In spite of technical improvements in peritoneal dialysis, peritonitis continues to be the most common complication. Rates as high as one episode of peritonitis per year in every two dialysis patients have been reported [652]. Fungal peritonitis is relatively rare in comparison with bacterial peritonitis. However, it is a serious complication associated with not only important morbidity, but a high index of drop-out from chronic ambulatory peritoneal programs [319, 862, 2489].

Candida spp. are the most common fungal pathogens isolated in cases of fungal peritonitis. The frequency of Candida spp. in different series looking at this entity varies between 75 to 100% of fungal peritonitis cases [115, 319, 1532, 2489].

The large majority of cases of peritoneal dialysis-related candidal peritonitis (PD-related CP) occurs in patients on chronic ambulatory dialysis programs. In programs that use acute peritoneal dialysis, up to 20% of affected patients were from those patients being dialyzed for acute renal failure [652].


An estimation of the incidence of PD-related CP can be retrieved from the reports on peritoneal dialysis-related “fungal peritonitis” listed in the table below. Only data from series in which prophylaxis was not used are shown. Based on these data, one can conclude that Candida spp. cause 0.01-0.02 cases of peritonitis per month on peritoneal dialysis and that 2-10% of episodes of peritonitis are candidal.

1st Author, Year (Reference) Time Period Patients-months Population Episodes of peritonitis Episodes of Candidal peritonitis
Zaruba K., 1991 [2489] * April 1979 to December 1982 415 38 patients 94 10
Robitaille P., 1995 [1935] April 1989 to March 1991 426 33 pediatric patients 92 5
Goldie S.J., 1996 [862] March 1984 to August 1994 NA 704 pediatric patients 1,712 44
Lo, 1996 [1360] May 1991 to April 1993* NA 198 pediatric patients 188 12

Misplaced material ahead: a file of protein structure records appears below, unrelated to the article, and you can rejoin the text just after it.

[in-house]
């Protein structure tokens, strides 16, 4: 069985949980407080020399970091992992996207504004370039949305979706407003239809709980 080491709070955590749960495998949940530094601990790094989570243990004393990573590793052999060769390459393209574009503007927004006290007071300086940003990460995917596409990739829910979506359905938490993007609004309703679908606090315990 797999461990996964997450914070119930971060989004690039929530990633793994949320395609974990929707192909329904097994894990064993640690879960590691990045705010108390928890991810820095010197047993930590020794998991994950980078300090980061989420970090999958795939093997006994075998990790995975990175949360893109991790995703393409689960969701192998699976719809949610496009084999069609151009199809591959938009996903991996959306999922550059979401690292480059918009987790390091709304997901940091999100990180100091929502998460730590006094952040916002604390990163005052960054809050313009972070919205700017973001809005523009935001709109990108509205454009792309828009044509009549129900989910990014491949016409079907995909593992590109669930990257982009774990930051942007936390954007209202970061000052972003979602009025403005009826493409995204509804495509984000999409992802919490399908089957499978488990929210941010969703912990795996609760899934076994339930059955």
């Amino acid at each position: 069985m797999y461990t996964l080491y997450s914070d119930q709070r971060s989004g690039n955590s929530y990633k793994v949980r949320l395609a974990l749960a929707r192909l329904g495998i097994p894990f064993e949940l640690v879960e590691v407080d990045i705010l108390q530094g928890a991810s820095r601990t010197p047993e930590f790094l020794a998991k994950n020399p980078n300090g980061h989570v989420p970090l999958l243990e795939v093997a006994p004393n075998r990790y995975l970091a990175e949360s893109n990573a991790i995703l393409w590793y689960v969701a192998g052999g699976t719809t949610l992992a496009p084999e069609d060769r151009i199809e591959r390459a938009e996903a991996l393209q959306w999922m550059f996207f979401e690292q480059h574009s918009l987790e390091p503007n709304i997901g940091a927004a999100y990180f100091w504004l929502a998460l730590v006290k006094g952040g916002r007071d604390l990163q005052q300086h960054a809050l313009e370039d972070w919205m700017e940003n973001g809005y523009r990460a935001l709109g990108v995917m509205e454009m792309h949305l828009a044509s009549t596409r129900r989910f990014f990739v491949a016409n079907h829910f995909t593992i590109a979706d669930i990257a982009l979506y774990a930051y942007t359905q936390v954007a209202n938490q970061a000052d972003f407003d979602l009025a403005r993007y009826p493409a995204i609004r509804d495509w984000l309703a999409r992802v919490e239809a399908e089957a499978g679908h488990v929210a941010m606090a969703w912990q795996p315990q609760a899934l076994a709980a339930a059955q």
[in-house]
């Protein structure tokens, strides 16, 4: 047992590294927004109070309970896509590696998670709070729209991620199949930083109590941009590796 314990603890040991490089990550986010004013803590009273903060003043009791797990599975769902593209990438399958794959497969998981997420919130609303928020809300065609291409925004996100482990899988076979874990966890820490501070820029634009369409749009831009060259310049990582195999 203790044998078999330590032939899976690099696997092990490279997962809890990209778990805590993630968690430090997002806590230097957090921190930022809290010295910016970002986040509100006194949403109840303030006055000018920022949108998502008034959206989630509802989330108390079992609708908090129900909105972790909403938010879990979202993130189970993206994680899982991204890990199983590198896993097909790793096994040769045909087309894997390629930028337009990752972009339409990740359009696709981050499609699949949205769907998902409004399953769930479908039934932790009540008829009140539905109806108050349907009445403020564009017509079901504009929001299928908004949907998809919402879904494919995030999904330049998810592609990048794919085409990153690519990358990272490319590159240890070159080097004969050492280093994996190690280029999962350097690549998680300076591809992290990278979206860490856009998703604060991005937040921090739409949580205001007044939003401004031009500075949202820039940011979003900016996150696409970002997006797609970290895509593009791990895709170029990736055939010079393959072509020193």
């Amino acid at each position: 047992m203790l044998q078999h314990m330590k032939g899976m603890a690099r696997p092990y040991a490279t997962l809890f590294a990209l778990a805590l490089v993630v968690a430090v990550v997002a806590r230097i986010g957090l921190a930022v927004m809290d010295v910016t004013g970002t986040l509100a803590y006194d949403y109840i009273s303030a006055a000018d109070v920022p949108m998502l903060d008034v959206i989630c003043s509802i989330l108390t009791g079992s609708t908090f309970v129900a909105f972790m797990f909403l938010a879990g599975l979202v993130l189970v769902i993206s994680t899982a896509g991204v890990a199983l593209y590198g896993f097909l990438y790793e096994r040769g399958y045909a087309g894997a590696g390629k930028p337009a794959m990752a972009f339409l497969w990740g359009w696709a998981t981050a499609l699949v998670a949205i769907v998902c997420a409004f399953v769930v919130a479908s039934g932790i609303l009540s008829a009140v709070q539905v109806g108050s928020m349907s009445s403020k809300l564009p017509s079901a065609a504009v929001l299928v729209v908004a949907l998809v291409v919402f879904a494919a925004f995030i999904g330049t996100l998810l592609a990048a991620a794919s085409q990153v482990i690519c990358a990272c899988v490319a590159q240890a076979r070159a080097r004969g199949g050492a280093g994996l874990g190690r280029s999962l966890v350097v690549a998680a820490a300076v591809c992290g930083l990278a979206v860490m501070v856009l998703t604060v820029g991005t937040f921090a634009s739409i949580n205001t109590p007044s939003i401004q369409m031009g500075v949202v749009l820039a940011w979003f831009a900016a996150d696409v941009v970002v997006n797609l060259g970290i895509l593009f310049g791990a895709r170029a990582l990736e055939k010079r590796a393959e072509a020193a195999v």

Risk factors

The following conditions have been linked to the occurrence of Candida peritonitis:

  1. Previous episodes of bacterial peritonitis [115, 319, 652, 862]. This is probably a marker of frequent exposure to broad spectrum antibiotics, which is in turn one of the classic predisposing factors for developing any form of Candida infection.
  2. Extraperitoneal candidiasis. Some cases of PD-related CP appear temporarily related to another obvious candidal infection [652].

Interestingly, despite the theoretical concept that patients with certain underlying diseases (e.g. diabetes) might be immunosuppressed in a way that would favor PD-related CP, a clear relationship between any particular underlying disease and the incidence of PD-related CP has not been shown [862, 1532].

Candida species and Peritoneal Dialysis-related Candida Peritonitis

Although one early report described a predominance of infections due to Candida tropicalis [205], Candida albicans has traditionally been the predominant cause of PD-related CP. However, this table summarizes reports from a 20 year period and suggests that the (A):shift towards non-albicans Candida that has been seen in invasive candidiasis may also be relevant to this disease.

Reference N Frequency (%)
C. albicans C. tropicalis C. parapsilosis C. glabrata C. guillermondii Other spp. plus non ID
Bayer A.S., 1976
10 30 60 0 0 10 0
Eisenberg E.S.,
1985 [652]
88 54 17 10 3 4 17
Zaruba K., 1991
10 70 10 10 0 0 10
Michel C., 1994
16 38 13 19 6 6 18
Montenegro J., 1995
10 30 0 50 0 20 0
Goldie S.J., 1996
44 32 9 32 5 20 (no ID)

Interestingly, Candida parapsilosis is the species consistently competing with Candida albicans for the supremacy as the main Candida species causing PD-related CP. This, indeed, is not surprising, given that Candida parapsilosis has two intrinsic characteristics that make it a good candidate for this type of infection. They are:

  1. Candida parapsilosis is a frequent skin and particularly, subungual colonizer. Patients who use PD must extensively and frequently manipulate their dialysis equipment, thus providing ample opportunity to colonize said equipment with anything on their hands.
  2. Candida parapsilosis has the ability to adhere easily to synthetic material. For this reason, it has also been strongly associated with infections of intravascular devices. The peritoneal dialysis catheter would seem comparable to intravascular catheters in this context [2390].

Clinical Manifestations

PD-related CP causes the same clinical picture seen in patients with bacterial or even sterile peritonitis [115, 319, 652]. The most frequent complaints are: